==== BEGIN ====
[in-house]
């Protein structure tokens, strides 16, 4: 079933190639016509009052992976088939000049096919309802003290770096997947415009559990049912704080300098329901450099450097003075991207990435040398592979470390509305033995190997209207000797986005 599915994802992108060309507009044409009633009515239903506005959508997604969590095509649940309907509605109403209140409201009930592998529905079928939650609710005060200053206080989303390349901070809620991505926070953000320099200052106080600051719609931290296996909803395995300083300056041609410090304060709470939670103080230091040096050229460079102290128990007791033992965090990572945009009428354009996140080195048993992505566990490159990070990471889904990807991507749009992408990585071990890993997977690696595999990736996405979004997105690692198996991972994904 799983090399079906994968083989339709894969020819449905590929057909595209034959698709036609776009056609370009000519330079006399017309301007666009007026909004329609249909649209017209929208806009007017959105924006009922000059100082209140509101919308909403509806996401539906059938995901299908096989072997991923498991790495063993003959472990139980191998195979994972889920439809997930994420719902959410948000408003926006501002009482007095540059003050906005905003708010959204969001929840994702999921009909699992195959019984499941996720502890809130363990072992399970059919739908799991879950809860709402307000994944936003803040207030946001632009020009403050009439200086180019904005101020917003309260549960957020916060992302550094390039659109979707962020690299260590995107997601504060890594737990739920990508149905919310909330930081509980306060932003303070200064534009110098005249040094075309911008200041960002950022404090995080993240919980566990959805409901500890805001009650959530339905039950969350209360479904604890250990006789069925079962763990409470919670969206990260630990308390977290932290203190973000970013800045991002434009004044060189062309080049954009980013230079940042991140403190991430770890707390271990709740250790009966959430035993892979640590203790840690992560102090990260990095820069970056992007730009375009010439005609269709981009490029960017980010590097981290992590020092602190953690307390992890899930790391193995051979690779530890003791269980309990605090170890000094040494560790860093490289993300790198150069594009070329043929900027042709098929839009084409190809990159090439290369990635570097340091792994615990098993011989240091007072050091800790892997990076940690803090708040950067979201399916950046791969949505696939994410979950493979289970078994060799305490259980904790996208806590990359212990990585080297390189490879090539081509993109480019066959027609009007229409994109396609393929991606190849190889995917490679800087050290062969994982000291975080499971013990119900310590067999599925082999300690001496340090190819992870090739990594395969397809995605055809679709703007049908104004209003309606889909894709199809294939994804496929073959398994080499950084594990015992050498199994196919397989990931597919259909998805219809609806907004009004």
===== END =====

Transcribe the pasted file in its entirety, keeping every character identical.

[in-house]
């Protein structure tokens, strides 16, 4: 079933190639016509009052992976088939000049096919309802003290770096997947415009559990049912704080300098329901450099450097003075991207990435040398592979470390509305033995190997209207000797986005 599915994802992108060309507009044409009633009515239903506005959508997604969590095509649940309907509605109403209140409201009930592998529905079928939650609710005060200053206080989303390349901070809620991505926070953000320099200052106080600051719609931290296996909803395995300083300056041609410090304060709470939670103080230091040096050229460079102290128990007791033992965090990572945009009428354009996140080195048993992505566990490159990070990471889904990807991507749009992408990585071990890993997977690696595999990736996405979004997105690692198996991972994904 799983090399079906994968083989339709894969020819449905590929057909595209034959698709036609776009056609370009000519330079006399017309301007666009007026909004329609249909649209017209929208806009007017959105924006009922000059100082209140509101919308909403509806996401539906059938995901299908096989072997991923498991790495063993003959472990139980191998195979994972889920439809997930994420719902959410948000408003926006501002009482007095540059003050906005905003708010959204969001929840994702999921009909699992195959019984499941996720502890809130363990072992399970059919739908799991879950809860709402307000994944936003803040207030946001632009020009403050009439200086180019904005101020917003309260549960957020916060992302550094390039659109979707962020690299260590995107997601504060890594737990739920990508149905919310909330930081509980306060932003303070200064534009110098005249040094075309911008200041960002950022404090995080993240919980566990959805409901500890805001009650959530339905039950969350209360479904604890250990006789069925079962763990409470919670969206990260630990308390977290932290203190973000970013800045991002434009004044060189062309080049954009980013230079940042991140403190991430770890707390271990709740250790009966959430035993892979640590203790840690992560102090990260990095820069970056992007730009375009010439005609269709981009490029960017980010590097981290992590020092602190953690307390992890899930790391193995051979690779530890003791269980309990605090170890000094040494560790860093490289993300790198150069594009070329043929900027042709098929839009084409190809990159090439290369990635570097340091792994615990098993011989240091007072050091800790892997990076940690803090708040950067979201399916950046791969949505696939994410979950493979289970078994060799305490259980904790996208806590990359212990990585080297390189490879090539081509993109480019066959027609009007229409994109396609393929991606190849190889995917490679800087050290062969994982000291975080499971013990119900310590067999599925082999300690001496340090190819992870090739990594395969397809995605055809679709703007049908104004209003309606889909894709199809294939994804496929073959398994080499950084594990015992050498199994196919397989990931597919259909998805219809609806907004009004």